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A couple of the men sulked during the launch party for the anthology Grace and Gravity, held at the Sewall-Belmont House on Capitol Hill in October. The event hosted some of the finest writers in the city, who read short passages from the stories they had contributed to the volume of fiction by Washington women.
During a Q&A session, one of those men raised a question with a rather self-evident answer: What about the guys?
“It was somebody asking, ‘Why women’s stories as opposed to men’s stories?’ and something about writing from different points of view,” says Ledroit Park writer Lucinda Ebersole, one of the 32 women in the anthology. (Ebersole gives her age as 73: “Women shouldn’t lie about their age, but if they do, they should lie up instead of down.”) “I said I really didn’t care about men’s points of view—I write from a woman’s point of view. I wasn’t trying to be cheeky, but that’s what we write.”
The anthology is populated by Washington-area women from start to finish. The cover art was provided by local artist Jody Mussoff, the laudatory blurbs on the book’s back by women writers who once lived in the District.
The stories find Ugandan writer Doreen Baingana wondering why a lover fails to see the parallels of “dirtiness and honesty” that bind the acts of sex and a cow taking a shit by the side of the road; Leslie Pietrzyk exposing the subliminal pathos of baby and wedding showers; and Ebersole dissecting the homosexual subtext of The Andy Griffith Show, positioning Aunt Bee as a sex symbol who doles out pleasure and pain with a plate of piping-hot chocolate-chip cookies.
But behind this collection of women’s voices is a man: Richard Peabody, 54, editor of the long-running Washington literary magazine Gargoyle.
Peabody sent out calls for submissions via e-mail in January 2004, had the bulk of the book in hand by March, and published it through his own Paycock Press in October. And he’s already working on a follow-up, Enhanced Gravity, featuring an entirely new group of local women.
Peabody, who has also edited such group literary projects as Mondo Barbie (which contained an early story by The Safety of Objects’ A.M. Homes), a collection of work by women beatniks, and a compilation of abortion stories, says he’s getting a reputation as the man who edits women’s anthologies. But the women he works with say he’s more than up to the task.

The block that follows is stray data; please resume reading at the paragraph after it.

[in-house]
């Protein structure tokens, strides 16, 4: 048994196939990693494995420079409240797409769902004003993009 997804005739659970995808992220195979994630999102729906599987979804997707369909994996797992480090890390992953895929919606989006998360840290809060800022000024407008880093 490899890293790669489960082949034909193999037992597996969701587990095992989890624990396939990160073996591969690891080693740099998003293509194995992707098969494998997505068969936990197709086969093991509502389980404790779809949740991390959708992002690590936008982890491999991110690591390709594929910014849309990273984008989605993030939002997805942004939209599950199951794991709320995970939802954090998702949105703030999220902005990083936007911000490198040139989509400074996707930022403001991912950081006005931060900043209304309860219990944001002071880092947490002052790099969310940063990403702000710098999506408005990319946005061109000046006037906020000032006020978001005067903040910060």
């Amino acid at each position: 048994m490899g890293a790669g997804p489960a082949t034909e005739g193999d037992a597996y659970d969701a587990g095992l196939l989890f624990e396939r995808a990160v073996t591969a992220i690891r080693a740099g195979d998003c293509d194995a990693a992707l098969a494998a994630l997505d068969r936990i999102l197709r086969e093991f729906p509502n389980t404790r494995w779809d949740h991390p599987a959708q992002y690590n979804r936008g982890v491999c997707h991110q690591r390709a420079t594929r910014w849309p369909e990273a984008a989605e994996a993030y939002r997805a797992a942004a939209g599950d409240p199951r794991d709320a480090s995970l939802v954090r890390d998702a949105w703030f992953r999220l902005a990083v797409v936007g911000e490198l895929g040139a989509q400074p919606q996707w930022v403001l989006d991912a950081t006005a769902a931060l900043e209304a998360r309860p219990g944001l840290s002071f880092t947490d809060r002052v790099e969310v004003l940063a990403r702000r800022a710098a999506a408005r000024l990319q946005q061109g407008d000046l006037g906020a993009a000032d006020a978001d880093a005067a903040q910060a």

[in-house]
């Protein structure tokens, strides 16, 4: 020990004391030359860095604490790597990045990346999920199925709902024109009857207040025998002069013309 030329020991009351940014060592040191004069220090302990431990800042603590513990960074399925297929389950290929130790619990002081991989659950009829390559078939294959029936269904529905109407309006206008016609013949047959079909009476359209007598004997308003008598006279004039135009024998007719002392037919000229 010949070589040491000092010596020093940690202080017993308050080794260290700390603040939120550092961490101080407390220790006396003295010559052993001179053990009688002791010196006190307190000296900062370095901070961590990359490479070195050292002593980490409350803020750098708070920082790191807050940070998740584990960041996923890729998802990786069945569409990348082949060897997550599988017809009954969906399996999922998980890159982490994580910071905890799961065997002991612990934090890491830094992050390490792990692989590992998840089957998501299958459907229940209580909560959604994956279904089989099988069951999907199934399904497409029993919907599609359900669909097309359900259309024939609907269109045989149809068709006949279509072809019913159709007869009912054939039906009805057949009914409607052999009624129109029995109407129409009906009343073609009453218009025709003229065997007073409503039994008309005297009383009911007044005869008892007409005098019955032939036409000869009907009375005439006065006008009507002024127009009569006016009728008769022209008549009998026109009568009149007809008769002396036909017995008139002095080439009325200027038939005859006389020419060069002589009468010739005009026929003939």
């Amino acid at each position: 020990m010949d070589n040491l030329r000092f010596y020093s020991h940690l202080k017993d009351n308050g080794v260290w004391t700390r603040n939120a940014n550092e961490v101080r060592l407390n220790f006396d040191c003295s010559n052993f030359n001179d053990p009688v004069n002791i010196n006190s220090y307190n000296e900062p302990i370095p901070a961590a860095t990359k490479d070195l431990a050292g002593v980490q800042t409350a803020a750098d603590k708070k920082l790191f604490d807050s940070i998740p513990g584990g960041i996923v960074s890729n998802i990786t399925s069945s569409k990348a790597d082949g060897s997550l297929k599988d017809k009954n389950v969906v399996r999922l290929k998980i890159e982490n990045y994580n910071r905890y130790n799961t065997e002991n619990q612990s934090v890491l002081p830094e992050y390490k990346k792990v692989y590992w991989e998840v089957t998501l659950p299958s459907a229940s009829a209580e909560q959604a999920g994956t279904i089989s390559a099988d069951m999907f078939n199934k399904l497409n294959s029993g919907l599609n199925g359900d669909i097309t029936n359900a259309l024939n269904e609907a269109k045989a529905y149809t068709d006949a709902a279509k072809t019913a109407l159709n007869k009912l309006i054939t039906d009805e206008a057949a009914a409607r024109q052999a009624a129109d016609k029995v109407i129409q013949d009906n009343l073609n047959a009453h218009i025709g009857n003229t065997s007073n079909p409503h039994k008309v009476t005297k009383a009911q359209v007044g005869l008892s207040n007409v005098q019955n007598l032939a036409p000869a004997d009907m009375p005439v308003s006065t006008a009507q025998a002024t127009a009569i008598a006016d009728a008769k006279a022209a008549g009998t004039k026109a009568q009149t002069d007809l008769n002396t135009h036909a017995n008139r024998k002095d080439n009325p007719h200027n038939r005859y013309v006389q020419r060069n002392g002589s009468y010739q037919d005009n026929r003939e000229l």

“He let us be as free and as crazy as we wanted to be,” says Fairfax-based author Barbara Esstman, 58, whose story “Uses for the Word ‘Fuck,’” appears in Grace and Gravity. “Women unleashed usually scare editors.”
“Richard doesn’t have the usual hang-ups about gender,” says Ebersole, who has split editing duties with Peabody for several anthologies and continues to work with him on Gargoyle. “He’s our favorite boy lesbian.”
Editing Grace, Peabody kept a low profile and let the women—and their work—speak without interference. But he’s beginning to think his plan might have worked too well.
“I’ve been left out,” he says. “I heard there was a cookie night, and a bunch of the writers got together. I was crushed I wasn’t invited. But I shouldn’t be. Part of the purpose was to make them aware of each other.”
Exclusive baked-goods gatherings are a nice byproduct of the anthology, but the key goal of the project is to give exposure to its contributing writers.
“If we all got buck-naked and jumped off of the Washington Monument, nobody would read us,” says Ebersole. “It’s hard to get anybody to read your work. What something like this does, seriously, is say, ‘Here are these women. They write; they’re from your area; here are some short pieces they’ve done. Read these—flip through, read one or two. Perhaps something will spark your interest, and you’ll go out and read something else they’ve written.’
“Because the next time you’re in the Safeway and some woman drops a jar of mayo on the floor,” she says, “she could be a brilliant writer and you’re just too dumb to know it. We don’t want that to happen.”—Sarah Godfrey